1802 - 1880
At Sea

Ink and wash over pencil on paper, signed, inscribed and dated 1868 bottom left
Image size: 6 x 11 inches (15.5 x 27.75 cm)


Inscribed bottom left:  ‘To my young friend Gaston Moulin’

This atmospheric artwork has been skilfully rendered by Gudin, using the absence of colour and the exposed paper background to convey a seascape scene that is bathed in bright white light. Alongside this, his use of low-view perspective creates intimacy and gives the viewer the impression that they are too sitting in a small row boat on the calm, still waters. The striking luminosity, movement of the sea and knowledge of boats and their sails that Gudin offers us through this artwork has been achieved by his personal knowledge of the open water.


Théodore Gudin 

The most celebrated marine painter of the first half of the 19th century, Théodore Gudin went to naval school and served with the young United States Navy for several years before deciding to become an artist. (As he later recalled in his posthumously published memoirs, ‘I had been a sailor, I was a marine painter. I think that marine painting is a very distinct genre that requires special studies. To paint the sea, you have to have sailed. It is only after having lived the life of a seafarer that a marine painter learns his art.’)

He became a student of Anne-Louis Girodet and Antoine-Jean Gros at the Ecole des Beaux-Arts in Paris, and began exhibiting at the Paris Salons in 1822, winning a first-class medal two years later. In March 1823 he and his elder brother Jean-Louis, who was also an artist, were involved in a sailing accident on the river Seine. While Théodore survived, his brother drowned, and the memory of this event led Gudin, many years later, in 1865, to help establish the Société centrale de sauvetage des naufragés. Gudin achieved his first successes as a painter of seascapes and naval subjects, and his painting of The Fire on the Indiaman ‘Kent’ received much praise at the Salon of 1827 and earned the artist the Legion of Honour from King Charles X.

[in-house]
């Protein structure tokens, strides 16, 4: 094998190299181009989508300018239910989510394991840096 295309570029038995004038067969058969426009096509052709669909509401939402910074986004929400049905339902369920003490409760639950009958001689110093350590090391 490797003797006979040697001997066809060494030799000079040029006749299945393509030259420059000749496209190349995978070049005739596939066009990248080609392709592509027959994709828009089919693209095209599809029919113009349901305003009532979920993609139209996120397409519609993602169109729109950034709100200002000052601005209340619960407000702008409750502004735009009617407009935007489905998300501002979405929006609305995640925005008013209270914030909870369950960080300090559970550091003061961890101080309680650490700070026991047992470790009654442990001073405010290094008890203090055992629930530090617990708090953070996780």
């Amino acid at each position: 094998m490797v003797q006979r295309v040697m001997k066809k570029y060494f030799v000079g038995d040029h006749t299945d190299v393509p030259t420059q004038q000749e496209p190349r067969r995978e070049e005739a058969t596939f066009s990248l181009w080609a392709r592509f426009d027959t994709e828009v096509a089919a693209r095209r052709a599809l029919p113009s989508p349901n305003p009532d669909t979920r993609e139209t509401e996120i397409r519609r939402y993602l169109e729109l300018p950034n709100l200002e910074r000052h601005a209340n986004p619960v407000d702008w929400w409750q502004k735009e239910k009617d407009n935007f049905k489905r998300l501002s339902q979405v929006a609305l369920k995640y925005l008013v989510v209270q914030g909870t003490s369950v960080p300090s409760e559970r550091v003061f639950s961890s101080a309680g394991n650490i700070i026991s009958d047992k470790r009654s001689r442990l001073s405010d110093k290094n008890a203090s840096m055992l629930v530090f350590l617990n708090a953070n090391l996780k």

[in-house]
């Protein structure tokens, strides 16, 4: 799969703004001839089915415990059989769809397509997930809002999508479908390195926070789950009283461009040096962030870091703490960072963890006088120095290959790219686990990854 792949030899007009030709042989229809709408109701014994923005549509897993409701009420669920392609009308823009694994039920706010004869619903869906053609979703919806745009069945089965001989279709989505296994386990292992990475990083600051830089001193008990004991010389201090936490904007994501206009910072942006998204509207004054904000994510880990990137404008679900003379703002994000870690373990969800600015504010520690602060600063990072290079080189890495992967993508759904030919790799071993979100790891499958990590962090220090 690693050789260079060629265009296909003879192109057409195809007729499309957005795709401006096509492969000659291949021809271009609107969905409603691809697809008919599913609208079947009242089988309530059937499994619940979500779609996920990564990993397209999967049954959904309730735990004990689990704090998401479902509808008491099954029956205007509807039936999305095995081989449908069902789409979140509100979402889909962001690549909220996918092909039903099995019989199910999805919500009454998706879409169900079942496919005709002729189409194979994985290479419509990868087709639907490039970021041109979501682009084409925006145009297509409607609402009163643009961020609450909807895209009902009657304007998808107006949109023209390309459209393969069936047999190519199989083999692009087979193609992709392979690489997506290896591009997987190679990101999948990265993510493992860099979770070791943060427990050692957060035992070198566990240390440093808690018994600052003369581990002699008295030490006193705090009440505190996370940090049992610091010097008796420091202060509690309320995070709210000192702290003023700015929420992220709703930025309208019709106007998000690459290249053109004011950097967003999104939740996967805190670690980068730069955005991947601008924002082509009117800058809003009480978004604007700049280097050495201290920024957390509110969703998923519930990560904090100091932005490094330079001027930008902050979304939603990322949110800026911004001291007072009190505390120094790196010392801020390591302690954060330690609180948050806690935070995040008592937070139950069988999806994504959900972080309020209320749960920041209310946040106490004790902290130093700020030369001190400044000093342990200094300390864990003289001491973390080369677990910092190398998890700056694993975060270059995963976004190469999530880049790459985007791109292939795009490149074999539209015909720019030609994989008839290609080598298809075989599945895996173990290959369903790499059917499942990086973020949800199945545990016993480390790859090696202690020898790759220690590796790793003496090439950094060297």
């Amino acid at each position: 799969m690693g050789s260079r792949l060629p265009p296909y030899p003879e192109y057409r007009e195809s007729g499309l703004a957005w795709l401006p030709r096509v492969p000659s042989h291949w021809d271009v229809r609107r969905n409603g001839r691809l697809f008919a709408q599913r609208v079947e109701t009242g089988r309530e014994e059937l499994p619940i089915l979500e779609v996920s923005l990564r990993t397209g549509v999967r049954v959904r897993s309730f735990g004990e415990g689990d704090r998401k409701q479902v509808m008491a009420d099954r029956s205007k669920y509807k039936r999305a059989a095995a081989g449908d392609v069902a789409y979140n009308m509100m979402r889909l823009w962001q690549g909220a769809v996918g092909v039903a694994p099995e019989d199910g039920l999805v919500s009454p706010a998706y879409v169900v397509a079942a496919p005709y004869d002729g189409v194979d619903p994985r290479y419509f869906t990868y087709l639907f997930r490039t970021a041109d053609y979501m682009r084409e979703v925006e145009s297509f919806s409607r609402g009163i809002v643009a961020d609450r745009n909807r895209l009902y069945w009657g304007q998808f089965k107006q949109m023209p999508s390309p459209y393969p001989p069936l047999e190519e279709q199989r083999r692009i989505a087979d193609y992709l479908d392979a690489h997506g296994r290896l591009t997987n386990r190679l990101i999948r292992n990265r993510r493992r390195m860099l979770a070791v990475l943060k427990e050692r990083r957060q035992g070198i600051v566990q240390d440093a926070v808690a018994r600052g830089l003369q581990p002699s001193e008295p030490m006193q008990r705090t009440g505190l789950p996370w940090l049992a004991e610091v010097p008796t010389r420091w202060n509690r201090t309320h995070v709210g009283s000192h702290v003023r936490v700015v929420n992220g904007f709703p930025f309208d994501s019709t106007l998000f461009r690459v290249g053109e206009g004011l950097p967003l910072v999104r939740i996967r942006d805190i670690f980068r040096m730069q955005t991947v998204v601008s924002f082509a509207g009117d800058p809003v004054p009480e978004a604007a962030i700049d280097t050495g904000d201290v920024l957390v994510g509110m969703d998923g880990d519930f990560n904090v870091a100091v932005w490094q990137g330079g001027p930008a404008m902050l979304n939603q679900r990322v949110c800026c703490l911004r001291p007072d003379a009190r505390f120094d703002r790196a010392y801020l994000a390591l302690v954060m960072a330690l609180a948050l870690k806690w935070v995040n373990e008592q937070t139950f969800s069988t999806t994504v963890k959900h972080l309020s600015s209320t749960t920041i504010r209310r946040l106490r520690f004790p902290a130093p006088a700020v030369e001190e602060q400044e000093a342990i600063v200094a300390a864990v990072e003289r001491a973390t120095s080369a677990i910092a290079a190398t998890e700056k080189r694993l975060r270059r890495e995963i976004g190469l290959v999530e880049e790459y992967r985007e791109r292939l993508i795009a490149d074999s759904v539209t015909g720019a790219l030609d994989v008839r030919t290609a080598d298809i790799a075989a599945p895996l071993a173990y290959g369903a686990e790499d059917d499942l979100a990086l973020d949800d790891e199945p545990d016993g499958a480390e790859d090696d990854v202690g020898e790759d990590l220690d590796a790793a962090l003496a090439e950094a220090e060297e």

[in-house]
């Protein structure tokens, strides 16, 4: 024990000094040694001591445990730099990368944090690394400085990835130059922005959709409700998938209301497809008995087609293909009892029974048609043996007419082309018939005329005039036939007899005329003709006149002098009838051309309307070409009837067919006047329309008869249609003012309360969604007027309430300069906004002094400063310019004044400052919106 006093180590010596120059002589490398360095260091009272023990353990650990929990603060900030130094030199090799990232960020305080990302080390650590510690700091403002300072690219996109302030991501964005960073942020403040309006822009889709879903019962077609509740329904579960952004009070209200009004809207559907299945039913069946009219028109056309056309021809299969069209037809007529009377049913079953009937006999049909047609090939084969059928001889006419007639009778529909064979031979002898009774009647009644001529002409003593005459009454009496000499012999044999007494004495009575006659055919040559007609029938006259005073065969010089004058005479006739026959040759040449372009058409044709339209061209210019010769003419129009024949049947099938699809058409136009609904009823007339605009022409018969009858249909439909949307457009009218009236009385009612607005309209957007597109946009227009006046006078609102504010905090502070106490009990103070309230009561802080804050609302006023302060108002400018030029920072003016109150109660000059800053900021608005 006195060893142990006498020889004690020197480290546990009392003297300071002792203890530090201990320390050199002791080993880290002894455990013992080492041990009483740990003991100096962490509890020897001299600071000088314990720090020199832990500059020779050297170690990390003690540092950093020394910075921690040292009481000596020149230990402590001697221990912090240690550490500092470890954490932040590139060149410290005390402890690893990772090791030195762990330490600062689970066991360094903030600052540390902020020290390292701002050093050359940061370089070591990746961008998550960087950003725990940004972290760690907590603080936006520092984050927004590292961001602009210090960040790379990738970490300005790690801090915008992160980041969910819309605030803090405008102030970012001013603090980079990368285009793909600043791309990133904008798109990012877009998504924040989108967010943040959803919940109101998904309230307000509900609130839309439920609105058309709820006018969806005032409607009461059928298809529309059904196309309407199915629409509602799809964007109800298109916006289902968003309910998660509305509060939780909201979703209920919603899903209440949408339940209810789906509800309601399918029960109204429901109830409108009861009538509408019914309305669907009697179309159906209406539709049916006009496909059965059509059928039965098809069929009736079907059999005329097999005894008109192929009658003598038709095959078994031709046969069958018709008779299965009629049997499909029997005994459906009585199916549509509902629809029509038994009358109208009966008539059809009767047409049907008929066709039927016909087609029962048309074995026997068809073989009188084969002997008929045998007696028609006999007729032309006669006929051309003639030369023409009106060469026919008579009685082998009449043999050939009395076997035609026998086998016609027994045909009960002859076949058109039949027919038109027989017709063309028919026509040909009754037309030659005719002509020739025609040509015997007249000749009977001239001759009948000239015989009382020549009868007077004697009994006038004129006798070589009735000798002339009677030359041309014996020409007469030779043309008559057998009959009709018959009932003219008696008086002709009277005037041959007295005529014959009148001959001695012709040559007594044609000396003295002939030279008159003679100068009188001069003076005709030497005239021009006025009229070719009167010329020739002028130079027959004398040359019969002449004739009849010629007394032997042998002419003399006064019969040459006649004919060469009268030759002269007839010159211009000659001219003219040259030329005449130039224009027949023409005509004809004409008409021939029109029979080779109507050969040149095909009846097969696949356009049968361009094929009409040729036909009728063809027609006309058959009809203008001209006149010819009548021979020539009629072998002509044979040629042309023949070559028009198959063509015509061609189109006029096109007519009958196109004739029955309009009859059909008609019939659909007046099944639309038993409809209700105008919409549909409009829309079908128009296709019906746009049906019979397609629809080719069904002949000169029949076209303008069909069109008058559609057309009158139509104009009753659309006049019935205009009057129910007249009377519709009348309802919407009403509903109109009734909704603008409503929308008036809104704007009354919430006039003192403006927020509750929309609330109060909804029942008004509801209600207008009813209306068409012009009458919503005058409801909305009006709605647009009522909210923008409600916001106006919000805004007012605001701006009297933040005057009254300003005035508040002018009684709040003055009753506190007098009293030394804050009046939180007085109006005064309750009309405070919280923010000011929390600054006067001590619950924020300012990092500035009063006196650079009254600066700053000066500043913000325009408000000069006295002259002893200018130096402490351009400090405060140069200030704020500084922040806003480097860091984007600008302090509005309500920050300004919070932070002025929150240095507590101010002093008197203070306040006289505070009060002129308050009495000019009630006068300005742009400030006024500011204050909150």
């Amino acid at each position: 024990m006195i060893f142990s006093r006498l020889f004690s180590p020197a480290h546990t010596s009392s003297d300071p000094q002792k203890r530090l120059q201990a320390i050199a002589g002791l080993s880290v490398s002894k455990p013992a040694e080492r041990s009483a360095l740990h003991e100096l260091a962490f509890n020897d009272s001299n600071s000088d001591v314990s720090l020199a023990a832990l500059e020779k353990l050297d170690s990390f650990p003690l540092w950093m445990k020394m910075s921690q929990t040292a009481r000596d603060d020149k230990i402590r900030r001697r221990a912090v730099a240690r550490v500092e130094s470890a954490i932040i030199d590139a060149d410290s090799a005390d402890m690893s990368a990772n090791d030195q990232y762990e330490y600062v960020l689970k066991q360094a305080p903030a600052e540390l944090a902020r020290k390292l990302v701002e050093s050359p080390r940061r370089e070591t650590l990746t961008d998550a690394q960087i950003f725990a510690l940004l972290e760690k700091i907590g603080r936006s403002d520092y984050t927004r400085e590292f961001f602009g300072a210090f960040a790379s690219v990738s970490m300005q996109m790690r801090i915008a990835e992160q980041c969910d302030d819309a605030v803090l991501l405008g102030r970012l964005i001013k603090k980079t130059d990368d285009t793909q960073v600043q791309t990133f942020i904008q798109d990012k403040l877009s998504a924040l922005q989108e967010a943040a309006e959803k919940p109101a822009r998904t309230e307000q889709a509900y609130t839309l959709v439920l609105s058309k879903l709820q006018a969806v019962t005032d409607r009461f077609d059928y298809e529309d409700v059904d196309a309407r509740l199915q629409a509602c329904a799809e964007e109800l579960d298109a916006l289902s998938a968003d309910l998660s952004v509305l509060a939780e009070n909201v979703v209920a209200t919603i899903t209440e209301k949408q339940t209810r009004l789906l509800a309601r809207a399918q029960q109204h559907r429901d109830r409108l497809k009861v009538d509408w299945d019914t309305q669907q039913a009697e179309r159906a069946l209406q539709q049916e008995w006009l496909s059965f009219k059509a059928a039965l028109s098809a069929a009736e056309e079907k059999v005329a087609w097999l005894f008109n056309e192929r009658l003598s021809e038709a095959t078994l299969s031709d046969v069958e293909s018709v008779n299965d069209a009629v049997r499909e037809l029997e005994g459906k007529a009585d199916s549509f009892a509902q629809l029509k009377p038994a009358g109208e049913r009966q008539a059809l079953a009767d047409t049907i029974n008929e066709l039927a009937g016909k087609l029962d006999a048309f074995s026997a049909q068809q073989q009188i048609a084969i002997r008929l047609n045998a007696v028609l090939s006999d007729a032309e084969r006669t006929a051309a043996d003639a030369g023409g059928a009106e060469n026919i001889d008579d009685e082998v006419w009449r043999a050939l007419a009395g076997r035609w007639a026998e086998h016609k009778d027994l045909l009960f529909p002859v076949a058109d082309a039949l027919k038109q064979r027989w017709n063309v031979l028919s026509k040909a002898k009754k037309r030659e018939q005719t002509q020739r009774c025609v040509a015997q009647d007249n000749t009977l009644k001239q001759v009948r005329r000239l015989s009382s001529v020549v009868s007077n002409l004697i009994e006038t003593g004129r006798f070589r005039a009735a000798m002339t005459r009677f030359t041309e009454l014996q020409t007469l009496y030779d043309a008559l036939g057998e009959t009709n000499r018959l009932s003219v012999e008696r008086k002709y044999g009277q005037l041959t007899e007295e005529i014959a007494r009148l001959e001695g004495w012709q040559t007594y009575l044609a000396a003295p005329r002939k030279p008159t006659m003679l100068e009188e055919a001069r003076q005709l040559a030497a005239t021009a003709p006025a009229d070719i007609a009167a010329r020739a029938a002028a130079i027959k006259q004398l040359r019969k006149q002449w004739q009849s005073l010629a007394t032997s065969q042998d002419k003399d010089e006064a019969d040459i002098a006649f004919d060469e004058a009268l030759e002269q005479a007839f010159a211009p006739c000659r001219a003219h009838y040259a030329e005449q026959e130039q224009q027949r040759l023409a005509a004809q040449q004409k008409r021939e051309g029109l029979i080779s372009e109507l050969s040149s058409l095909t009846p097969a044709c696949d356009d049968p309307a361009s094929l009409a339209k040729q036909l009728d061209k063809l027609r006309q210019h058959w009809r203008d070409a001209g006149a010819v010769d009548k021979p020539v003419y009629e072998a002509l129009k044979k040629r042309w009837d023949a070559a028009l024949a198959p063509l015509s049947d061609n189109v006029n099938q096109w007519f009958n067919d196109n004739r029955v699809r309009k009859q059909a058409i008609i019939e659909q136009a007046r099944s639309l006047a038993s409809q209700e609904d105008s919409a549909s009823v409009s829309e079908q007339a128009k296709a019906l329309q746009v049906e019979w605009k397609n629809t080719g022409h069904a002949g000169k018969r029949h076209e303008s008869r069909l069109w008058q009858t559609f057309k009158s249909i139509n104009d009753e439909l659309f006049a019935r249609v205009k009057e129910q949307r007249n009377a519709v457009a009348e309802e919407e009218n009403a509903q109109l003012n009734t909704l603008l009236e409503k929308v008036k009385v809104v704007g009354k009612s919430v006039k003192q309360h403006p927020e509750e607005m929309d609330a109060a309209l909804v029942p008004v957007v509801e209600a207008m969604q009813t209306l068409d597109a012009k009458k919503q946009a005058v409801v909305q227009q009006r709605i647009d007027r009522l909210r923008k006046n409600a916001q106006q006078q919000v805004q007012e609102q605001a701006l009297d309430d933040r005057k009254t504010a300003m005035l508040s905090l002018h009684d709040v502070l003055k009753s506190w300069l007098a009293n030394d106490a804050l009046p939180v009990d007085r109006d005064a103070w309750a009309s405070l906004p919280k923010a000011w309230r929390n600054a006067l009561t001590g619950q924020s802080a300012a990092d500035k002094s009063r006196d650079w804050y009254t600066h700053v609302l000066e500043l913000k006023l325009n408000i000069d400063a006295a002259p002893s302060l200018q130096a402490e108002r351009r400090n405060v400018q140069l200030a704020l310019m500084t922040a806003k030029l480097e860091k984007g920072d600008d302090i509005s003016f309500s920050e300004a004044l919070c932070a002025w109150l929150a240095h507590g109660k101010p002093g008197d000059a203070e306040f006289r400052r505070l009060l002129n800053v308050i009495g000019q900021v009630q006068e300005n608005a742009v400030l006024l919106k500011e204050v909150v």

He observed part of the French military campaign in Algeria, and in 1830 was one of the first two artists named to the post of official peintre de la Marine at the court of King Louis-Philippe, along with the artist Louis-Philippe Crépin. Among Gudin’s significant commissions was a series of paintings of views of French ports for the Palace of Versailles, a project first begun by Claude-Joseph Vernet, as well as a series of nearly one hundred large paintings depicting victories of the French Navy, also for Versailles, several of which were exhibited at the Paris Salon between 1839 and 1848.

He also produced a number of etchings and lithographs, and contributed illustrations for such books as Eugène Sue’s Histoire de la marine française, published in 1835. Famous throughout Europe as a marine painter, Gudin was ennobled as a Baron by Louis-Philippe, and in 1844 married the King’s goddaughter Margaret Hay, daughter of General Sir James Hay and granddaughter of the 7th Marquess of Tweedale. Gudin painted numerous views of the Channel coast and the Mediterranean, and also travelled to Italy, Holland, Poland, Russia and Turkey. He spent much time in Scotland, where his wife’s family was from, and was often a guest of his father-in-law at his home of Seaton House in Aberdeenshire. From there he would send paintings to be exhibited at the Royal Academy and the British Institution in London, while others were shown in Paris, including such genre paintings as A Scottish Hunting Party, exhibited at the Salon of 1849.

Apart from Charles X and Louis-Philippe, among his other patrons were the Duc d’Orléans, Czar Nicholas I (who invited the artist to St. Petersburg in 1841) and the Emperor Napoleon III, whom he accompanied as painter on an official visit to Algeria in 1865. Gudin retired to Scotland after the Franco-Prussian war of 1870-1871, apparently adopting the surname ‘Gordon’, although he continued to send paintings to the Paris Salons until his death. Théodore Gudin’s drawings in sepia wash or watercolour were much admired for their atmospheric depictions of stormy seas, placid waters, sunsets and harbour scenes by moonlight, and were avidly acquired by collectors and connoisseurs throughout Europe. Drawings and finished watercolours by Gudin are today in the collections of the Louvre, the British Museum, the Rijksmuseum in Amsterdam, and elsewhere.